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  1. #1
    New Lounger
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    XP Home needs repair - No disk (Dell)

    I know this is an old topic and I should know this, but I'm unclear on a small point.

    A family member has brought his 4 year old Dell E521 to me that won't boot XP Home but settles down to a black screen with blinking cursor in upper left corner. I've done all I can with the Recovery Console and have pulled the drive and slaved it to my wife's 64-bit Win 7 machine. It comes up, no problem, so recovering his data won't be a problem.

    I was afraid of hardware problems, but burned a copy (live disk) of ubuntu's latest desktop OS (11.04 I think) and it seemed to boot ok and respond to mouse, keyboard and Internet requests just fine. So, for the moment, I'm cautiously optimistic that the mobo is ok. I did notice the event log said there was a keyboard issue originally, but when my wife picked up the computer (on a grandbaby visit) I had her just bring the box 'cause God knows I have enough of everything else here. Am using the USB keyboard from another family member's new(ish) HP quad-core Pavilion, so I don't think the keyboard is the issue, unless the decoder on the mobo is intermittently bad. Nah.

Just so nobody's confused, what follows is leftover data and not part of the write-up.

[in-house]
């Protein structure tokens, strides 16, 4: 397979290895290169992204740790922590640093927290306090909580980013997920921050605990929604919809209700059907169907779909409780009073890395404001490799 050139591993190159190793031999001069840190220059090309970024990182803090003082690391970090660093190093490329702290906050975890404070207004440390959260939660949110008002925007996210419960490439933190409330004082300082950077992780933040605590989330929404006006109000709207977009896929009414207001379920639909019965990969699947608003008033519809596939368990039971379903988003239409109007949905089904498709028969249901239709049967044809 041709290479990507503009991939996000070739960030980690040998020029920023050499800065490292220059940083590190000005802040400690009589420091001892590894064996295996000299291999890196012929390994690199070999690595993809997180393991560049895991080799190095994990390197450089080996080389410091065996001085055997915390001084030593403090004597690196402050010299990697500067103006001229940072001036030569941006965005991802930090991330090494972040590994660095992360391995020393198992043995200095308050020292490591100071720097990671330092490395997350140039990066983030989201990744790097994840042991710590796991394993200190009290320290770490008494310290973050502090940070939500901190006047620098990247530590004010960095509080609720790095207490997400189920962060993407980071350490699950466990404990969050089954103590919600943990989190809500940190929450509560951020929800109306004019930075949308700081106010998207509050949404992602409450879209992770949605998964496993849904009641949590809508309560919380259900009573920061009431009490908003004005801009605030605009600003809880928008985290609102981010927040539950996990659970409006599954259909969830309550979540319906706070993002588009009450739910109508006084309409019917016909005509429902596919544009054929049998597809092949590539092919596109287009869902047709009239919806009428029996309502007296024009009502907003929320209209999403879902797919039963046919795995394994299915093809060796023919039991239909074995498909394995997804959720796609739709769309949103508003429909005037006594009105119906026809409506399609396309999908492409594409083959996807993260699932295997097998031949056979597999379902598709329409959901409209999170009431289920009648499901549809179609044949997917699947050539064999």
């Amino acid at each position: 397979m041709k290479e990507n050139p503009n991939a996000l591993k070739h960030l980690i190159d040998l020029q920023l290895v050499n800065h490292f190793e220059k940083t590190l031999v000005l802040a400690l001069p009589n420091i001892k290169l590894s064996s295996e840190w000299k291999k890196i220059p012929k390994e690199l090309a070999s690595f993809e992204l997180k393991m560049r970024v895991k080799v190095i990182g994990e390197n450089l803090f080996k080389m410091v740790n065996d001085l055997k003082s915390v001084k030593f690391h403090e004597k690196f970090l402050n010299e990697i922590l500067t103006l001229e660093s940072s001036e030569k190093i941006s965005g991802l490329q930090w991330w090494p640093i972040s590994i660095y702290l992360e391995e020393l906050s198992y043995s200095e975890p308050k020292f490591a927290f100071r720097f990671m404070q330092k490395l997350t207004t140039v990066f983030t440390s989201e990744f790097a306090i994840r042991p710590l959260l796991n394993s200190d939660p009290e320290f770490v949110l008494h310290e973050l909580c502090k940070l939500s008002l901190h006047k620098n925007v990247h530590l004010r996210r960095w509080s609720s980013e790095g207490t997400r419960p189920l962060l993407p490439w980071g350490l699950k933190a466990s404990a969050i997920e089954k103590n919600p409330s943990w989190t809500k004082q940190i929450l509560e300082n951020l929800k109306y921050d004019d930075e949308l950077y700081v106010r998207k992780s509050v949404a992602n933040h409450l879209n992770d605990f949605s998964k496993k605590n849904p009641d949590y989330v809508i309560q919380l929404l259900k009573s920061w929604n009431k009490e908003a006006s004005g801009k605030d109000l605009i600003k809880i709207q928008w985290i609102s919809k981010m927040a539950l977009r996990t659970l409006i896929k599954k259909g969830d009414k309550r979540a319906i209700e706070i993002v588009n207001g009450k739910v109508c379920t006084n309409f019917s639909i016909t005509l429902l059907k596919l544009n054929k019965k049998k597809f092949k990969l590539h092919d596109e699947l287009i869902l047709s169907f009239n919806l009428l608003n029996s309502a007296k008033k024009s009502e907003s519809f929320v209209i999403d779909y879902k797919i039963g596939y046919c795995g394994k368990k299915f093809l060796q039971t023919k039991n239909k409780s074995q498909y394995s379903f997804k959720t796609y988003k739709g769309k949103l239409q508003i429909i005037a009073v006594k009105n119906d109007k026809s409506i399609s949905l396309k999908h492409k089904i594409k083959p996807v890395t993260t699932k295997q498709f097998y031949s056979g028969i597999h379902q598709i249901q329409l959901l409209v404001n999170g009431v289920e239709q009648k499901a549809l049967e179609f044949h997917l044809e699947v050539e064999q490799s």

As a Windows Secrets subscriber, I'm familiar with Fred Langa's XP Non-Destructive etc. XP reinstall. What I DON'T remember is, since the Dell didn't come with an XP disk, can't I use an original non-OEM XP Home disk and enter the original Product Key from the Dell?

    I have a retail verson of XP home from 'way back when' and even have slipstreamed a copy with SP1 and 2, but we have killer broadband so am not concerned about setup/update times.

    Can someone refresh my memory on this disk issue and I promise I won't ask again!
    Many thanks!
    Last edited by ddunk1946; 2011-07-14 at 11:29.

  2. #2
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    I think you need an OEM disk.